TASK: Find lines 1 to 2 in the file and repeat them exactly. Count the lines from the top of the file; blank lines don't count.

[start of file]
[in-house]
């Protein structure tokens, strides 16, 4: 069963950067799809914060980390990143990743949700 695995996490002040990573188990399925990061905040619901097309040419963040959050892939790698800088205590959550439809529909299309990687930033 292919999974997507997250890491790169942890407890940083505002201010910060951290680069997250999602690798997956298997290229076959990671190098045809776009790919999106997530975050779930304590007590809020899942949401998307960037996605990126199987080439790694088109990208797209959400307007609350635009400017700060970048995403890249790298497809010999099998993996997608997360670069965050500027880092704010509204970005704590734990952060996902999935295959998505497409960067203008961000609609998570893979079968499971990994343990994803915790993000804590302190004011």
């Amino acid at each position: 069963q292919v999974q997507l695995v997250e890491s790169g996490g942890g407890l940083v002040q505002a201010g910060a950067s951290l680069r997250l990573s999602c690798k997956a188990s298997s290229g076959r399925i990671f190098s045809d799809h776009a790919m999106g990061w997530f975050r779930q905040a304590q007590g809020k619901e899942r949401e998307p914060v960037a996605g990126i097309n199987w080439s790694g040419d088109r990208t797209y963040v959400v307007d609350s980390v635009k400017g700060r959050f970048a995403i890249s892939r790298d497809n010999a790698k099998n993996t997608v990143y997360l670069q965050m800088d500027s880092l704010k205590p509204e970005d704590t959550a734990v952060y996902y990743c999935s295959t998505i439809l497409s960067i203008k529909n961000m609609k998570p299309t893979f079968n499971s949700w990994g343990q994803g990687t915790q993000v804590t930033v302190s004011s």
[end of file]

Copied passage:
[in-house]
């Protein structure tokens, strides 16, 4: 069963950067799809914060980390990143990743949700 695995996490002040990573188990399925990061905040619901097309040419963040959050892939790698800088205590959550439809529909299309990687930033 292919999974997507997250890491790169942890407890940083505002201010910060951290680069997250999602690798997956298997290229076959990671190098045809776009790919999106997530975050779930304590007590809020899942949401998307960037996605990126199987080439790694088109990208797209959400307007609350635009400017700060970048995403890249790298497809010999099998993996997608997360670069965050500027880092704010509204970005704590734990952060996902999935295959998505497409960067203008961000609609998570893979079968499971990994343990994803915790993000804590302190004011």